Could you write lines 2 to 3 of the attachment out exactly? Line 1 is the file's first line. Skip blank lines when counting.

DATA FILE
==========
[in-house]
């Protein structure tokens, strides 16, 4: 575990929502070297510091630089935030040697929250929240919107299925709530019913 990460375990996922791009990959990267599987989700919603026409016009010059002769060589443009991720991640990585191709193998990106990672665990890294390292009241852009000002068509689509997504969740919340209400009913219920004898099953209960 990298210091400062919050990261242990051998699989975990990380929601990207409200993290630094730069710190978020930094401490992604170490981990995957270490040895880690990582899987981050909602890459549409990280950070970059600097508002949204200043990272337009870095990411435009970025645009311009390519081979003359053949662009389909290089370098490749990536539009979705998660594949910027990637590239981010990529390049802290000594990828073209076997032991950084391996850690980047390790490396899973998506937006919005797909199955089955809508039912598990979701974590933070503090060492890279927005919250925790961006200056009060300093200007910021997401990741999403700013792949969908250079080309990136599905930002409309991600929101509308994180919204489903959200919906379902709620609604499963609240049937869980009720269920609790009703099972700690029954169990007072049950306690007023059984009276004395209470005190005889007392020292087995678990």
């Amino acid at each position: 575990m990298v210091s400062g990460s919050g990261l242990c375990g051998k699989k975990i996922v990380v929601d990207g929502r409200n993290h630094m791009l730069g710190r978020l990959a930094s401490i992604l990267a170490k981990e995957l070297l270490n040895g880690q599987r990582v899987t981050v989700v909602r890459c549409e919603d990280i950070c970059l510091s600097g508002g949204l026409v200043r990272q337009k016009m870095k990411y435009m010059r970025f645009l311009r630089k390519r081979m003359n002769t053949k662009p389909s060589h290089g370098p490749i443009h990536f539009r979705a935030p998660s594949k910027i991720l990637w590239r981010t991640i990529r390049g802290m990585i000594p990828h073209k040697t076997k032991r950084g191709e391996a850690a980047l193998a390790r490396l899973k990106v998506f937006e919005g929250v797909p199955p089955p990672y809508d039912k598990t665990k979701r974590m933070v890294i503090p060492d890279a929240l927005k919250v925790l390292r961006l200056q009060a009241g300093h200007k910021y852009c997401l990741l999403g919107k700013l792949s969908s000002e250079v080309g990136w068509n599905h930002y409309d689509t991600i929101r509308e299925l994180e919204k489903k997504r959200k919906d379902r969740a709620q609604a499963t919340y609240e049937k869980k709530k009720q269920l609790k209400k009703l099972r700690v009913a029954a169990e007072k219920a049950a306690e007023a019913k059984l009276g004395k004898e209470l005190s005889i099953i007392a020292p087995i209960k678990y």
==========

């Protein structure tokens, strides 16, 4: 575990929502070297510091630089935030040697929250929240919107299925709530019913 990460375990996922791009990959990267599987989700919603026409016009010059002769060589443009991720991640990585191709193998990106990672665990890294390292009241852009000002068509689509997504969740919340209400009913219920004898099953209960 990298210091400062919050990261242990051998699989975990990380929601990207409200993290630094730069710190978020930094401490992604170490981990995957270490040895880690990582899987981050909602890459549409990280950070970059600097508002949204200043990272337009870095990411435009970025645009311009390519081979003359053949662009389909290089370098490749990536539009979705998660594949910027990637590239981010990529390049802290000594990828073209076997032991950084391996850690980047390790490396899973998506937006919005797909199955089955809508039912598990979701974590933070503090060492890279927005919250925790961006200056009060300093200007910021997401990741999403700013792949969908250079080309990136599905930002409309991600929101509308994180919204489903959200919906379902709620609604499963609240049937869980009720269920609790009703099972700690029954169990007072049950306690007023059984009276004395209470005190005889007392020292087995678990």
């Amino acid at each position: 575990m990298v210091s400062g990460s919050g990261l242990c375990g051998k699989k975990i996922v990380v929601d990207g929502r409200n993290h630094m791009l730069g710190r978020l990959a930094s401490i992604l990267a170490k981990e995957l070297l270490n040895g880690q599987r990582v899987t981050v989700v909602r890459c549409e919603d990280i950070c970059l510091s600097g508002g949204l026409v200043r990272q337009k016009m870095k990411y435009m010059r970025f645009l311009r630089k390519r081979m003359n002769t053949k662009p389909s060589h290089g370098p490749i443009h990536f539009r979705a935030p998660s594949k910027i991720l990637w590239r981010t991640i990529r390049g802290m990585i000594p990828h073209k040697t076997k032991r950084g191709e391996a850690a980047l193998a390790r490396l899973k990106v998506f937006e919005g929250v797909p199955p089955p990672y809508d039912k598990t665990k979701r974590m933070v890294i503090p060492d890279a929240l927005k919250v925790l390292r961006l200056q009060a009241g300093h200007k910021y852009c997401l990741l999403g919107k700013l792949s969908s000002e250079v080309g990136w068509n599905h930002y409309d689509t991600i929101r509308e299925l994180e919204k489903k997504r959200k919906d379902r969740a709620q609604a499963t919340y609240e049937k869980k709530k009720q269920l609790k209400k009703l099972r700690v009913a029954a169990e007072k219920a049950a306690e007023a019913k059984l009276g004395k004898e209470l005190s005889i099953i007392a020292p087995i209960k678990y």